Ward is deft at fleshing out these characters, especially their loneliness and isolation. Sleep Toward Heaven could have made a very satisfying short story with its symmetry of plot and character. As a novel, it doesn't pack the emotional punch one would expect from this material. Still, it is an admirable first effort -- tight and tough, embarking on difficult and unfamiliar terrain.
-- Kathryn Eastburn
Long For This World
By Michael Byers
(Houghton Mifflin: New York) $24/hardcover
M ichael Byers' literary debut, the short story collection The Coast of Good Intentions, set off high expectations for what would come next from the young writer. Byers' first novel, Long For This World, more than suffices.
What's most impressive about the book is its uncanny maturity. Little wonder that Byers, delving into the world of medicine and genetics, chose to write about a congenital abnormality called Hickman syndrome, a disease that speeds children through the aging process mercilessly: "arthritis at ten, osteoporosis for the girls at eleven, straight into senility before hitting puberty, and death from heart failure and simple old age by nineteen at the very latest."
Dr. Henry Moss is a respectable 50-ish researcher with a picturesque family and a prosperous life. But Moss is devastated by the prospect of losing his patient William, a funny, smart 14-year-old whose wry perspective on the grotesqueries of Hickman provide heartbreaking good humor. When Dr. Moss examines a teen-age boy, Thomas, brother to a confirmed Hickman patient who is rapidly declining at age 3, he discovers that Thomas is the first "asymptomatic positive" in his research. Thomas possesses the genes that cause Hickman but produces an enzyme that keeps him from developing symptoms. In fact, Thomas, a perfect physical specimen, appears to have stopped developing altogether at puberty.
Moss must decide whether to extract the enzyme and test it, without proper research and development protocol, on the swiftly declining William.
The book's subplots revolve around Henry's family members and are less successful. Ilse, his wife, also a physician, is a European in dotcom boomtown Seattle, bored with her tedious administrative job. Daughter Sandra is a 6-foot-1 basketball star with an unsettling crush on Thomas. Son Darren, 14, is a normal kid who has become little more than an afterthought to Henry as he has become more and more attached to William. Byers writes extensively on these three lives, often to the point of tedium. We get play-by-plays of Sandra's dates and Ilsa's wanderings around the city on a Vespa. And we get numerous pages of pondering over the suicide of a neighbor, Saul, whom the family barely knew. None of this comes to much in the end and much of it should have been edited severely.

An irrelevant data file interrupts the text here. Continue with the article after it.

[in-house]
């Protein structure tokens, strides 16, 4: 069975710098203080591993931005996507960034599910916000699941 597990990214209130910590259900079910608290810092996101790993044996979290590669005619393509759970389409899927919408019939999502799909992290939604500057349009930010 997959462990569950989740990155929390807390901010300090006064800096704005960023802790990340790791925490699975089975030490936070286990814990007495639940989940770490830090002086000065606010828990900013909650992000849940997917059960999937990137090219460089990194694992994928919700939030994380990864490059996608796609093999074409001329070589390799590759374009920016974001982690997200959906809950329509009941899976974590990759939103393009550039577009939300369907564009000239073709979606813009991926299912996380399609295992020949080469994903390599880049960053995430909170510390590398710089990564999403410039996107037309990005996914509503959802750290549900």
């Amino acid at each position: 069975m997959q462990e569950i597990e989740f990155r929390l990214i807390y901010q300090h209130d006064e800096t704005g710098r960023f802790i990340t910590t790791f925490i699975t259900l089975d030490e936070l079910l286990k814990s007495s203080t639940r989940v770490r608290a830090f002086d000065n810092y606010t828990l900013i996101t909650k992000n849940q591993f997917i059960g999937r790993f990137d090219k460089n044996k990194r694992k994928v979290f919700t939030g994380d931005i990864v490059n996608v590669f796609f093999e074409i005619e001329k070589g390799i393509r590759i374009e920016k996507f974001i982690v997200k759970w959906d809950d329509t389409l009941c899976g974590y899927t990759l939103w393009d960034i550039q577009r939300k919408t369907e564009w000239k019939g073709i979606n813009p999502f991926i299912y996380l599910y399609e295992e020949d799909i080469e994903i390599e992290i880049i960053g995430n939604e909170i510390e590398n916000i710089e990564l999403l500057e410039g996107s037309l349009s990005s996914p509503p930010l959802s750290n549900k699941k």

But the book soars when we're with Henry in the hospital, or in the lab, or at William's bedside. Byers' sense of wonder is contagious, as in this passage where Henry graciously allows William's mother to give her son the first injection of the Thomas enzyme:
"The fountain of youth, Henry thought. Applied intravenously, the AAV would travel through the bloodstream and find its way to the lungs; what happened from there was anyone's guess. It would multiply, possibly. It would have an effect, or it wouldn't. Together they were conspiring to send William on a trip into the unknown, and Henry, looking on, had the urge to call to the boy in the bed, to wish him well. Safe journey. Navigate by the stars. Head north to home. But he said nothing."
Concerned with the time we are allowed to live our lives, Long For This World is a lyrical, observant and frequently joyous journey into the medical frontier, imperfect in the author's all-consuming enthusiasm for all his characters but exhilarating in its love for humanity.
-- Kathryn Eastburn